The history of music is rich with sounds spurred by suffering. During the Holocaust, songs of defiance and belief helped captive Jews confront and temporarily alleviate their misery. Now, a long-lost recording from 1946 is providing a poignant new soundtrack for understanding life in the Nazi concentration camps and Jewish ghettos.
Just after World War II, David Boder, a Latvian-born trauma psychologist at the Illinois Institute of Technology, traveled to Europe to record interviews with Holocaust survivors. Boder, who was Jewish, wanted to understand the mindset of people who’d lived through the ordeal. To begin interviews, he would often ask people to sing. “That was one of his methodologies,” says Bret Werb, musicologist at the U.S. Holocaust Memorial Museum, “just to loosen people up.” And so they would sing songs carried them through their time behind barbed wire. Boder’s interviews were preserved after his death in 1961, leaving the world with an unintended treasure trove of Holocaust music.
In 1967, a portion of Boder’s archives were gifted to the Cummings Center for the History of Psychology at the University of Akron, in Ohio. Among the materials was a box of about 48 wire spools—those recordings of interviews with Holocaust survivors. The problem was that no one could play them. The wire recorders that Boder had used were obsolete and none of the wire recorders in the Cummings Center collection were compatible with his spools.
After David Baker arrived at the Cummings Center as executive director in 1999, he began inquiring about finding a way to play them. “We ran into a lot of dead ends,” he says. Then, about three years ago, some audio specialists at the Center decided to take on the task. They bought a nonfunctional wire recorder on eBay and used the chassis, which holds the wire reels, as a foundation for a new machine they built. James Newhall, senior multimedia producer at the University of Akron, replaced the original AC motor with a DC motor and the vacuum tube amplifiers with an integrated circuit amplifier.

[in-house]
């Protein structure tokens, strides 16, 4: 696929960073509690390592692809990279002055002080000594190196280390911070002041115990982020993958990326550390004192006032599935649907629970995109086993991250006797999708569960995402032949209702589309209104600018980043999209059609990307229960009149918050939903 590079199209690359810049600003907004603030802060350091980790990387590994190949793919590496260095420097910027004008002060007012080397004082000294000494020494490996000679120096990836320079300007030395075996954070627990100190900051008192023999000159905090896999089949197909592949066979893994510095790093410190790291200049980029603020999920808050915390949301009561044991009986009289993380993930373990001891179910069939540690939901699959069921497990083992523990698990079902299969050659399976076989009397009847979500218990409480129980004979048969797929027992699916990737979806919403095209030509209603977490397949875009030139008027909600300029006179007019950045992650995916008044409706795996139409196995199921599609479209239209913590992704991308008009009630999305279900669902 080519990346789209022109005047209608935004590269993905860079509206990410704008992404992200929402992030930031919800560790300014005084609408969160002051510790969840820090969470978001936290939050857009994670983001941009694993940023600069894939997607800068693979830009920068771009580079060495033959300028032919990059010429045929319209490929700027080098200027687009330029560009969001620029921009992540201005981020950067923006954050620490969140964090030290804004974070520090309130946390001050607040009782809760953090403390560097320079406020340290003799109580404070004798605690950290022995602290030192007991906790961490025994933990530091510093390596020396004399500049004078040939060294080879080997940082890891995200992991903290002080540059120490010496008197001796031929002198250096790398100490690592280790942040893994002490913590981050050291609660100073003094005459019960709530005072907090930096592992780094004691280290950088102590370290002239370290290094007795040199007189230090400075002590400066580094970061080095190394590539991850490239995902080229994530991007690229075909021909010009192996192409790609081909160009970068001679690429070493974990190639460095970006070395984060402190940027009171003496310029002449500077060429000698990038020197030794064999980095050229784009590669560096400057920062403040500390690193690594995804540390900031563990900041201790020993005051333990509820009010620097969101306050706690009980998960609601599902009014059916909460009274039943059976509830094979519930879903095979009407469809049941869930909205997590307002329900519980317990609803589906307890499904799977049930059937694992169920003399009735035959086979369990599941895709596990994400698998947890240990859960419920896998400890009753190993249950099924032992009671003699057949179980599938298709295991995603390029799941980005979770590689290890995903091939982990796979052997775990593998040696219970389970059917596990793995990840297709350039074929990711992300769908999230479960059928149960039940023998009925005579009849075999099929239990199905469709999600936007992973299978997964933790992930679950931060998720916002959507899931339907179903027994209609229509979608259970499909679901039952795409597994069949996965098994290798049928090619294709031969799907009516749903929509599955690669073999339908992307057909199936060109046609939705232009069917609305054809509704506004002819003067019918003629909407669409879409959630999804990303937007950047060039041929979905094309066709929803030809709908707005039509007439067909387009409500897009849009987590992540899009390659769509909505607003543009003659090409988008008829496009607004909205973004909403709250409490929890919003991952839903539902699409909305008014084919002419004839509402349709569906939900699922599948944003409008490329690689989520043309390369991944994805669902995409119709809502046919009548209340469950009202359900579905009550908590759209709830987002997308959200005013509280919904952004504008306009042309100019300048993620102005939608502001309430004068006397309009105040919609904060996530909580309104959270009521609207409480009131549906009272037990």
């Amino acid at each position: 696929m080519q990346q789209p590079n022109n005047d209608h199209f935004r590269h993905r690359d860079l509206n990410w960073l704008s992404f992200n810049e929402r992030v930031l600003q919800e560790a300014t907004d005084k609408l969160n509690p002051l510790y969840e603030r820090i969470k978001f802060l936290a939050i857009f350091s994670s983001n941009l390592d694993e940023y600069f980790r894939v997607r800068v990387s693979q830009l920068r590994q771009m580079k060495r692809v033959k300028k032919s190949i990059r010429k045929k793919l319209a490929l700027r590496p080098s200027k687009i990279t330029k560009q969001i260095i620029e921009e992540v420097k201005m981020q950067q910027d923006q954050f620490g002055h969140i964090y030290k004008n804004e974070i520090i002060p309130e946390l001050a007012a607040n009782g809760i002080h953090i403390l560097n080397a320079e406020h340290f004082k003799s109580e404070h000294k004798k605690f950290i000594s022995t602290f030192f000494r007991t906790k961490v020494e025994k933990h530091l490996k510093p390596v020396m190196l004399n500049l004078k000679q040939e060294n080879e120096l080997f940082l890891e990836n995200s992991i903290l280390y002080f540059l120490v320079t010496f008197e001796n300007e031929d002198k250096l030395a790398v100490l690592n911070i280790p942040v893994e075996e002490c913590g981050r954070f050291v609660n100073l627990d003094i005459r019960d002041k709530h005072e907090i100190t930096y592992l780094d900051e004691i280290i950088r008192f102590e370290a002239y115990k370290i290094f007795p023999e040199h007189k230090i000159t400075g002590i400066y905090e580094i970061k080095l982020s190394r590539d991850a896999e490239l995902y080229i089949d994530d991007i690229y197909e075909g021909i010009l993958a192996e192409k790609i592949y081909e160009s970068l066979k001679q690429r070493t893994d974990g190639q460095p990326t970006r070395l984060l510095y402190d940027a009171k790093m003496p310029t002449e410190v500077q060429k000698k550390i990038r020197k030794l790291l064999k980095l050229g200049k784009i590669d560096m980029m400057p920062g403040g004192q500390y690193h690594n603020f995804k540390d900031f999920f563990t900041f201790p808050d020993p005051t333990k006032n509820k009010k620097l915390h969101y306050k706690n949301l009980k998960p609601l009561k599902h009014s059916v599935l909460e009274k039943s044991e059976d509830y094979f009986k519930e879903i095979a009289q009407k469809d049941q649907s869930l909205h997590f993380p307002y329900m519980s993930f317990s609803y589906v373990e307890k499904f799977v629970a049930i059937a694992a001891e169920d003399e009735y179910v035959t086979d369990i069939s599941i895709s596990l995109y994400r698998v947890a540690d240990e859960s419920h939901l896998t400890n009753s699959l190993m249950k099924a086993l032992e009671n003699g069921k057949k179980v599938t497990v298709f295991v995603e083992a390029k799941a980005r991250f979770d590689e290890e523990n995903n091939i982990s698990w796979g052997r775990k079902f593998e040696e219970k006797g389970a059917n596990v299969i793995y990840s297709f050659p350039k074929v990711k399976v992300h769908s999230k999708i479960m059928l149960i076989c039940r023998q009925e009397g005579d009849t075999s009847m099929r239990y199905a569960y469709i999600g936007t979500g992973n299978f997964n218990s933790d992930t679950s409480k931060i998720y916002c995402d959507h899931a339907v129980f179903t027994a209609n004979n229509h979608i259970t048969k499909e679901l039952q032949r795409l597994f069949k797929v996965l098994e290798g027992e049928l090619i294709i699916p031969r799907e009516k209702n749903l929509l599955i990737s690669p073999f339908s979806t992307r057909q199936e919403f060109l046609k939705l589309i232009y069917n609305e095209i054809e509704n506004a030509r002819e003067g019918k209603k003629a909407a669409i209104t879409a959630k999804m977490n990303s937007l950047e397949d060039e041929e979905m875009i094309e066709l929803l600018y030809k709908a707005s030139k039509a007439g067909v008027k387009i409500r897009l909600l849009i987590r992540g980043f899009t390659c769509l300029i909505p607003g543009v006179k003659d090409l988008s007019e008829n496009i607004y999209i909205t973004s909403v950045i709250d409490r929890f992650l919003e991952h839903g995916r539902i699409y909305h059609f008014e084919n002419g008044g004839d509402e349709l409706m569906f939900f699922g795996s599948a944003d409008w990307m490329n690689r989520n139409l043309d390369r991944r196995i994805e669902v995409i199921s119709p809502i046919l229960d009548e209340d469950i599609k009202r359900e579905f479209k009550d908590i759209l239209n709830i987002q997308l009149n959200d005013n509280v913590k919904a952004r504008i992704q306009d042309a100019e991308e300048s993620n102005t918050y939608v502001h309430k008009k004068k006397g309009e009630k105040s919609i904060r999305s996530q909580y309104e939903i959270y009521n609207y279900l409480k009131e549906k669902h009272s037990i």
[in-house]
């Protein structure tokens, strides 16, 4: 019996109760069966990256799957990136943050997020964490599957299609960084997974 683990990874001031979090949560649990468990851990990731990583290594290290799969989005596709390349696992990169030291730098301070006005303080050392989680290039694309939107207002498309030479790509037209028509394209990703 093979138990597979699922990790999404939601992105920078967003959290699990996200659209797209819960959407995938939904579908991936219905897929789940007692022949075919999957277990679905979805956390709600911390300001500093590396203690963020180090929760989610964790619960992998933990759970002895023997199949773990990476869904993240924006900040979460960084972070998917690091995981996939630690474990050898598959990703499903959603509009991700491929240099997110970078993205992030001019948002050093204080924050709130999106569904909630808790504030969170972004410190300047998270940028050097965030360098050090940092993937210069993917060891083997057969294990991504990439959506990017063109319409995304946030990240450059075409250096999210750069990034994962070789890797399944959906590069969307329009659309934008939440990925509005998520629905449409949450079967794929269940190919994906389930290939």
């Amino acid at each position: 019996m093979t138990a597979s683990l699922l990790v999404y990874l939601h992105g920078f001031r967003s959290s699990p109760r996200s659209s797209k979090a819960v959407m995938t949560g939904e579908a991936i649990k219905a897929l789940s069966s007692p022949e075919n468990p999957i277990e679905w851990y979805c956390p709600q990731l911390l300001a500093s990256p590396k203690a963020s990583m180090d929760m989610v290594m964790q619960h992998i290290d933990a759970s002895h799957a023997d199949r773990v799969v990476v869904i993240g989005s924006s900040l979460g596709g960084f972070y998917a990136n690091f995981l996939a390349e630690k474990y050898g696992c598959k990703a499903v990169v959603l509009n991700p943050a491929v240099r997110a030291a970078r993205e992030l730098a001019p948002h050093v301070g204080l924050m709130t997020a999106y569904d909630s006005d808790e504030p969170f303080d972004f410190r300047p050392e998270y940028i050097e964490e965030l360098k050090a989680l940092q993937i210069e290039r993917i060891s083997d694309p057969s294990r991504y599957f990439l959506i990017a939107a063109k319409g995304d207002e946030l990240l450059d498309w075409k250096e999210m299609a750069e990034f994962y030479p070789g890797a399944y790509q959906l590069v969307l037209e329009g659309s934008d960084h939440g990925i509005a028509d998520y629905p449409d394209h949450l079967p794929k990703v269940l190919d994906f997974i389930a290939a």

Newhall says the biggest challenge in making the recorder was getting rid of a background hum. Several attempts failed to stop it. Finally, he turned to a friend, an electrical engineer, who suggested he try using MuMetal, an alloy that shields magnetics. Sandwiching three layers of the alloy between the head and the motor did the trick.
Jon Endres, a media specialist at the Cummings Center, was the first to hear the singing. He was editing a video while converting a wire spool into digital recordings, a task that had become rote for him in the two months following Newhall’s successful creation of the new device. At first he thought that day’s spool was empty because the first 10 minutes were blank. Then he heard singing, followed by Boder’s voice announcing the location—a refugee camp in Henonville, France—and his subject, survivors and partisans who had fought against the Nazis. Before speaking about her experience, a woman sings songs that helped her get through it. “It definitely gives you chills up your spine” says Endres. He wrote about the technical side of unearthing Boder’s recordings here.
For Baker, hearing the recording for the first time was exceptionally moving. “There was a Holocaust survivor, after 70 years, singing to us,” he says. “Obviously we had a lot of questions.”
Some of Baker’s questions were soon answered. The singer was Guta Frank, and Werb knew her history. Frank was a Polish Jew who fled from one ghetto to another with her family for four years. Parents and siblings were killed along the way, and she and her sister finally ended up at a forced labor munitions camp outside Czestochowa, Poland. Her sister left behind a memoir, which can be read online.
Werb also provided Baker with a translation of the songs Frank sang to Boder. One, called, “ Our Town is Burning,” is a well-known song often performed at Holocaust commemorations. Written shortly before the war broke out, the song calls out the complacency of bystanders watching a town burn and doing nothing to help.
But Frank’s version was different from the standard rendition of that song. She sang: “The Jewish people are burning.” On the recording, Frank tells Boder that the composer’s daughter sang the song in the basements of the Krakow ghetto to inspire people to rebel against the Germans.
A second song sung by Frank was the official song of the labor camp where she was held. Camp commanders encouraged the inmates to sing such songs on their way to work. “They liked it,” says Werb. The lyrics were long known, but the melody had never been heard before. “It’s sung by someone who must have been there,” says Werb.
Baker is now hoping to create a repository for all of Boder’s work and the Cummings Center is continuing to work through the recordings. One of Endres’s favorites so far is Boder giving a speech entitled “No Land, No Sand.” In the talk, given shortly after World War II, he raises questions about how best to serve displaced persons, wondering if they should resettle in the U.S. or Europe. Endres was struck by how closely Boder’s speech from 70 years ago reflected current events. “Some things never change,” says Endres.
The two recordings from Guta Frank are below.